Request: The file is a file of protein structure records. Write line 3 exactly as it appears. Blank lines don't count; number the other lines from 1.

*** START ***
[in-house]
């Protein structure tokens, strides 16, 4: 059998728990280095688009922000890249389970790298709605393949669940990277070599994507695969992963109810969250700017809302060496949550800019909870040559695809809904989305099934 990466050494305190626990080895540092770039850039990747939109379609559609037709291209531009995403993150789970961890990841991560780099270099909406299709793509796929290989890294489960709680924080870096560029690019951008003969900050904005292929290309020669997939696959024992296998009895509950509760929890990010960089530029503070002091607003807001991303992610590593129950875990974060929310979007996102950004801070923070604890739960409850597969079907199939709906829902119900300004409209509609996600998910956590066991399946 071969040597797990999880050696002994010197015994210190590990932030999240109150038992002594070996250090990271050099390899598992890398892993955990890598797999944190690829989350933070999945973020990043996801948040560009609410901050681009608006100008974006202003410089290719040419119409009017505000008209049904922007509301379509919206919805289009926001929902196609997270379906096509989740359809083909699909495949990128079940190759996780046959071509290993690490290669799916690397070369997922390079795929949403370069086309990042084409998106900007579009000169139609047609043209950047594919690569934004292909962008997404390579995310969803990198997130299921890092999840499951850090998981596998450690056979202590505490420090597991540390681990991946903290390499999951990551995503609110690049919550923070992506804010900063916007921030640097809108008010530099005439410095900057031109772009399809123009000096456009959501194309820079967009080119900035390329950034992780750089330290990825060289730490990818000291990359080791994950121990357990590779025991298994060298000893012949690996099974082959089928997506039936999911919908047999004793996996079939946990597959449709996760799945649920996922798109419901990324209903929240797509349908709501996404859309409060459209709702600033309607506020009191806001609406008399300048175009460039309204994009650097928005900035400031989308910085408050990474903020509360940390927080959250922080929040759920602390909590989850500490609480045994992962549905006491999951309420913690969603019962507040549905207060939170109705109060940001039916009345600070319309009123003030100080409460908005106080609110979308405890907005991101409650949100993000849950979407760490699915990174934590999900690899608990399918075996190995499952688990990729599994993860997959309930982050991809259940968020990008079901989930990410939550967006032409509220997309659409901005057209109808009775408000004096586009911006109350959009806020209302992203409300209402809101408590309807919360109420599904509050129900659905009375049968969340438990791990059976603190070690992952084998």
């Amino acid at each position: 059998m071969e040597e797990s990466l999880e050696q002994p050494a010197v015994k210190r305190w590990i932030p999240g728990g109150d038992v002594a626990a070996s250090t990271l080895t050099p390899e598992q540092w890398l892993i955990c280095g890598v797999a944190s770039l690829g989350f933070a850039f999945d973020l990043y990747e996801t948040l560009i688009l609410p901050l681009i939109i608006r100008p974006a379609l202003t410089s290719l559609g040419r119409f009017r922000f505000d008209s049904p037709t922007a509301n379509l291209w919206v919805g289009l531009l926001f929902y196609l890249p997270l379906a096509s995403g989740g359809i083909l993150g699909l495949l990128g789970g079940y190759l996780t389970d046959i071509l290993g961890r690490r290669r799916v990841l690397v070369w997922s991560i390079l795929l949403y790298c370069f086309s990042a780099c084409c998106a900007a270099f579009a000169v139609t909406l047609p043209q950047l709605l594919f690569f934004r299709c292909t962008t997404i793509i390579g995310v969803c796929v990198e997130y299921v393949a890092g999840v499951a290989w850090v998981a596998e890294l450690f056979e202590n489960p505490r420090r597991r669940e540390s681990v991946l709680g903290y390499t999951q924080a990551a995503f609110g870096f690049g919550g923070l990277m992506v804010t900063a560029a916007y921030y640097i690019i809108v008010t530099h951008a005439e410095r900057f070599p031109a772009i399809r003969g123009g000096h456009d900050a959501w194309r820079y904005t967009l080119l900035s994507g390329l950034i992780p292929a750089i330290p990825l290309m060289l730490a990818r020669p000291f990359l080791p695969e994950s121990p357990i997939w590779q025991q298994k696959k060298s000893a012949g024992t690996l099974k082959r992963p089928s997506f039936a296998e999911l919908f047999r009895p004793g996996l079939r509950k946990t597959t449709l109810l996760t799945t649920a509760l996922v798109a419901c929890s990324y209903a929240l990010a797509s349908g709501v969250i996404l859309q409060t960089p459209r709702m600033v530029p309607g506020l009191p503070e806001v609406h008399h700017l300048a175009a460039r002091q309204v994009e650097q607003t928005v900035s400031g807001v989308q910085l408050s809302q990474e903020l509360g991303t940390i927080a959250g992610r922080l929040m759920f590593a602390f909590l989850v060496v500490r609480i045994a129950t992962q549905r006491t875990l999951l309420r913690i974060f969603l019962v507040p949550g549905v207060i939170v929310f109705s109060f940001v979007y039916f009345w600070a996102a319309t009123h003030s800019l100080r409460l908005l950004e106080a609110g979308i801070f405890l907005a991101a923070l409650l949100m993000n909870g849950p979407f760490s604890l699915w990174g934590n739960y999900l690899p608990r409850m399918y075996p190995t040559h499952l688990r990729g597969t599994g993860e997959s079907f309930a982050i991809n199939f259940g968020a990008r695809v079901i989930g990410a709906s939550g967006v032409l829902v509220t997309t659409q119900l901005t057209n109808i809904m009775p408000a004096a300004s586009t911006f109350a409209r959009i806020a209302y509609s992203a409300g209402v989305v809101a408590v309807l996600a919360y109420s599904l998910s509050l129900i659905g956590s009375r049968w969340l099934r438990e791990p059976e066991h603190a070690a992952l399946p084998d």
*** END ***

């Amino acid at each position: 059998m071969e040597e797990s990466l999880e050696q002994p050494a010197v015994k210190r305190w590990i932030p999240g728990g109150d038992v002594a626990a070996s250090t990271l080895t050099p390899e598992q540092w890398l892993i955990c280095g890598v797999a944190s770039l690829g989350f933070a850039f999945d973020l990043y990747e996801t948040l560009i688009l609410p901050l681009i939109i608006r100008p974006a379609l202003t410089s290719l559609g040419r119409f009017r922000f505000d008209s049904p037709t922007a509301n379509l291209w919206v919805g289009l531009l926001f929902y196609l890249p997270l379906a096509s995403g989740g359809i083909l993150g699909l495949l990128g789970g079940y190759l996780t389970d046959i071509l290993g961890r690490r290669r799916v990841l690397v070369w997922s991560i390079l795929l949403y790298c370069f086309s990042a780099c084409c998106a900007a270099f579009a000169v139609t909406l047609p043209q950047l709605l594919f690569f934004r299709c292909t962008t997404i793509i390579g995310v969803c796929v990198e997130y299921v393949a890092g999840v499951a290989w850090v998981a596998e890294l450690f056979e202590n489960p505490r420090r597991r669940e540390s681990v991946l709680g903290y390499t999951q924080a990551a995503f609110g870096f690049g919550g923070l990277m992506v804010t900063a560029a916007y921030y640097i690019i809108v008010t530099h951008a005439e410095r900057f070599p031109a772009i399809r003969g123009g000096h456009d900050a959501w194309r820079y904005t967009l080119l900035s994507g390329l950034i992780p292929a750089i330290p990825l290309m060289l730490a990818r020669p000291f990359l080791p695969e994950s121990p357990i997939w590779q025991q298994k696959k060298s000893a012949g024992t690996l099974k082959r992963p089928s997506f039936a296998e999911l919908f047999r009895p004793g996996l079939r509950k946990t597959t449709l109810l996760t799945t649920a509760l996922v798109a419901c929890s990324y209903a929240l990010a797509s349908g709501v969250i996404l859309q409060t960089p459209r709702m600033v530029p309607g506020l009191p503070e806001v609406h008399h700017l300048a175009a460039r002091q309204v994009e650097q607003t928005v900035s400031g807001v989308q910085l408050s809302q990474e903020l509360g991303t940390i927080a959250g992610r922080l929040m759920f590593a602390f909590l989850v060496v500490r609480i045994a129950t992962q549905r006491t875990l999951l309420r913690i974060f969603l019962v507040p949550g549905v207060i939170v929310f109705s109060f940001v979007y039916f009345w600070a996102a319309t009123h003030s800019l100080r409460l908005l950004e106080a609110g979308i801070f405890l907005a991101a923070l409650l949100m993000n909870g849950p979407f760490s604890l699915w990174g934590n739960y999900l690899p608990r409850m399918y075996p190995t040559h499952l688990r990729g597969t599994g993860e997959s079907f309930a982050i991809n199939f259940g968020a990008r695809v079901i989930g990410a709906s939550g967006v032409l829902v509220t997309t659409q119900l901005t057209n109808i809904m009775p408000a004096a300004s586009t911006f109350a409209r959009i806020a209302y509609s992203a409300g209402v989305v809101a408590v309807l996600a919360y109420s599904l998910s509050l129900i659905g956590s009375r049968w969340l099934r438990e791990p059976e066991h603190a070690a992952l399946p084998d």